On our 2nd day in Udaipur, we drove 22 kms out of the city to see a temple complex called Eklingji. Although less well-known than Nathdwara (which I had deleted from our itinerary), I somehow instinctively felt that it would be something that we would all like, Thankfully, I turned out to be correct. It is a complex of 108 small temples to Lord Shiva, all closely clustered together in a small area, so that the overarching impression as soon as you enter is of thick bunches of elaborately carved white gopurams and not much else. But so so so beautiful!!!!! Most of the temples are very small (and cordoned off), so one can access only 20 temples of so to go inside. Intricate carving work on marble and granite and the same on silver walls inside the main temple left me spellbound. We were not allowed to take cameras and cellphones so I have no pictures but I would heartily recommend a visit to Eklingji if travelling to Udaipur. It was the 2nd nicest thing we did in Udaipur; the nicest was a cultural performance at a run-down museum a few minutes walk from our hotel, called Bagore-ki-haveli. It seems to be on the must-do list of every Udaipur tourist, judging by the crowds (tip: get there early, atleast 30 min before the start of the show to ensure good seating). Latecomers had to make do with floor seating and standing. The show is interesting because it showcases lesser-known folk dances of Rajasthan other than the Ghoomar and Bhavai which are the only ones we normally see. The Chari dance involves women balancing brass pots on their heads, the pots carrying a flame inside them. In the Tera tali dance, the women sit on the floor, cymbals tied to various parts of their body, and they strike the cymbals rhythmically (and fast!!) in tune to the music. Fascinating.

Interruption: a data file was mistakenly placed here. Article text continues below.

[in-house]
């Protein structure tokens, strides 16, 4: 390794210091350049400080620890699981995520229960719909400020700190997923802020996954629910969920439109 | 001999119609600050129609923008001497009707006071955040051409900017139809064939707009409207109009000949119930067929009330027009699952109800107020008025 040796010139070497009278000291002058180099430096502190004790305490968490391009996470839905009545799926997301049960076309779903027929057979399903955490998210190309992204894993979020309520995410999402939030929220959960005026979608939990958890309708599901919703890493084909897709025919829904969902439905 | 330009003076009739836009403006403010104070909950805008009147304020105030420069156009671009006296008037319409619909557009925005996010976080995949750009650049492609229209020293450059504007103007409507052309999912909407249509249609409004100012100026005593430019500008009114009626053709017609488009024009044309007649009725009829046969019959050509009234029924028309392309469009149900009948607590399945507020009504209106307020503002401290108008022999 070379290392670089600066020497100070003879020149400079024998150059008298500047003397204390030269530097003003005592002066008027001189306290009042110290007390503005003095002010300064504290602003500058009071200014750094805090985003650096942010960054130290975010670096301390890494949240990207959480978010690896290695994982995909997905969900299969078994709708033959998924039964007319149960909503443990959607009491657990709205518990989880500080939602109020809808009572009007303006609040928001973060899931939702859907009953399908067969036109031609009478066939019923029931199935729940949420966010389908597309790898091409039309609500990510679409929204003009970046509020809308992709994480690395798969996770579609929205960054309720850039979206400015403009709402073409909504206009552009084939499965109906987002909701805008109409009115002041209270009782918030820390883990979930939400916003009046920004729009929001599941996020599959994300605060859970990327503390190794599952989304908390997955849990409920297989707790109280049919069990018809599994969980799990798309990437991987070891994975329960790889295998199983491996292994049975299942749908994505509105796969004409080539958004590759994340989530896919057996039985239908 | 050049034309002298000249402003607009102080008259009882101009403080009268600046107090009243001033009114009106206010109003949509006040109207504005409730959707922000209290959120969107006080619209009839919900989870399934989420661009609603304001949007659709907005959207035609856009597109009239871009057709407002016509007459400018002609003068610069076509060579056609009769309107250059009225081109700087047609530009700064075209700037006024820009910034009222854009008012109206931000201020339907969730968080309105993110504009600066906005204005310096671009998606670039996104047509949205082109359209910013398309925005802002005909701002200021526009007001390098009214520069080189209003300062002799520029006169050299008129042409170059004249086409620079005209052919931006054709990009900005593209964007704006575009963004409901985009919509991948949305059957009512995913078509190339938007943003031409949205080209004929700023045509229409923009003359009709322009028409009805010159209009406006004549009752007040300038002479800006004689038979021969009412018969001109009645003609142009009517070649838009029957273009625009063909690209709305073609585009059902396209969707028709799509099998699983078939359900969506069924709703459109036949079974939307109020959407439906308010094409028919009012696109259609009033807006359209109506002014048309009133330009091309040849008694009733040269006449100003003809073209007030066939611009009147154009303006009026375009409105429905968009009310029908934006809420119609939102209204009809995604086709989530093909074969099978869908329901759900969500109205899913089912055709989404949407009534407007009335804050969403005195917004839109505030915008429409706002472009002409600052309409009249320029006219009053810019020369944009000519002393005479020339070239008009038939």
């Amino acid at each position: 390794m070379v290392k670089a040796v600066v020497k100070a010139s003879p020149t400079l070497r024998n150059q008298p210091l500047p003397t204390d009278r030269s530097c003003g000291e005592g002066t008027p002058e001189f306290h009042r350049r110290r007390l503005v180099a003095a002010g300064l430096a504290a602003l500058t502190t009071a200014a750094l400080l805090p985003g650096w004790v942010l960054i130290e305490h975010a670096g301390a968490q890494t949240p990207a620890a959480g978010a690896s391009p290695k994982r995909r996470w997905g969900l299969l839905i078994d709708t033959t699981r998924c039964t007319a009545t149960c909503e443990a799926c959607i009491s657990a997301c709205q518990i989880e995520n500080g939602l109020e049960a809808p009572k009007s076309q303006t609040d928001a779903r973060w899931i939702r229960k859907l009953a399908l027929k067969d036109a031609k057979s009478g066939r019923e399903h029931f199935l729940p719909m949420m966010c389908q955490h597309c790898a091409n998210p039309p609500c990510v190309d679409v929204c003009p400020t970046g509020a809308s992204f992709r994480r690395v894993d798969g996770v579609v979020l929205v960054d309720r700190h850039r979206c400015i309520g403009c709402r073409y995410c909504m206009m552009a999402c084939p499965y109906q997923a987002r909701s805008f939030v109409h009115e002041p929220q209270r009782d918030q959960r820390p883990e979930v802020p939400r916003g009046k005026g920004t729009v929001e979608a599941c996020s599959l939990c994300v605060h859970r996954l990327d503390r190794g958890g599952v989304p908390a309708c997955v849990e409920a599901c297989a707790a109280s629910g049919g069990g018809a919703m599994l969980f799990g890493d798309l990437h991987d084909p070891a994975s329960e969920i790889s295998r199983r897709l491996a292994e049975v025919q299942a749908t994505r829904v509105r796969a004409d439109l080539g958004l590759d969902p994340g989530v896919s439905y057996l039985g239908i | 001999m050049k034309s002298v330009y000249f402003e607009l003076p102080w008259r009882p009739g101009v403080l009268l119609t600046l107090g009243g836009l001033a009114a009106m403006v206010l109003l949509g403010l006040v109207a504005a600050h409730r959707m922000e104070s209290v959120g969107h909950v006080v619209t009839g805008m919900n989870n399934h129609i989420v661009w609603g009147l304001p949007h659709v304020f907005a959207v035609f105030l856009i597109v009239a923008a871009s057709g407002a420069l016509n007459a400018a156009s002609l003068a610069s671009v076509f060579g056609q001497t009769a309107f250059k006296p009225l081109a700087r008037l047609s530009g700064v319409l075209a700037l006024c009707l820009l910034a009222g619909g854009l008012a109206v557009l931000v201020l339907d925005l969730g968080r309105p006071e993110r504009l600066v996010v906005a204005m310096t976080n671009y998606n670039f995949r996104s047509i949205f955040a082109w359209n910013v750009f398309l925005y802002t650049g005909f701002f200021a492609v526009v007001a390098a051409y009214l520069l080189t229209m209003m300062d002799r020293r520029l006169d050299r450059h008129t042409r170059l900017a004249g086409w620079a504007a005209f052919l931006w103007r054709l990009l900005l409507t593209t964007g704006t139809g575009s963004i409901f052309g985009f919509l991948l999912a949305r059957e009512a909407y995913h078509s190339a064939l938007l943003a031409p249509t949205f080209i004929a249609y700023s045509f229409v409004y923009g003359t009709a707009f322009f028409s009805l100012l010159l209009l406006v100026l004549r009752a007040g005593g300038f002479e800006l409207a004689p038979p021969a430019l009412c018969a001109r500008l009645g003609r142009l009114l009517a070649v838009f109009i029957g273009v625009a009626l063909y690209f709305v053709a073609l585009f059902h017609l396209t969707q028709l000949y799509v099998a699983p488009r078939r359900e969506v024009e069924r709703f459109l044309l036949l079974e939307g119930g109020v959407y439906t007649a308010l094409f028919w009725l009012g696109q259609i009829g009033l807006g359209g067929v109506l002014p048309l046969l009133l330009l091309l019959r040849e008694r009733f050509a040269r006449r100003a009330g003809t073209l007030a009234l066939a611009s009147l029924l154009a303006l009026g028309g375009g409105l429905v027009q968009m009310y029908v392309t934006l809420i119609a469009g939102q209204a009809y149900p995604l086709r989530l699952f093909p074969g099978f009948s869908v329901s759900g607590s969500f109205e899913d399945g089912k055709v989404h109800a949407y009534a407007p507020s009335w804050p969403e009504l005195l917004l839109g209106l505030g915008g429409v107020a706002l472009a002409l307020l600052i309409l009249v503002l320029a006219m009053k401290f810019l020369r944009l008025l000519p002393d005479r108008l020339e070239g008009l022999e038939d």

This amazing lady ended up with 10 pots on her head! What a hard life it must have been when they had to trudge miles and miles for water.
We went to Mount Abu from Udaipur and spent a day there. Suffice it to say it was a waste of time. Mount Abu can be missed because there is nothing to distinguish it from other overly-commercialized hill stations in India (Ooty, anyone?). We could have spent our time better visiting some other places near Udaipur, but well....one lives and learns :) The Dilwara Jain temples are very nice but one tends not to enjoy anything when there are a hundred people elbowing you around.
So that's what our trip was like. A lot of walking, lots of culture and architecture and history, quite a lot of fun!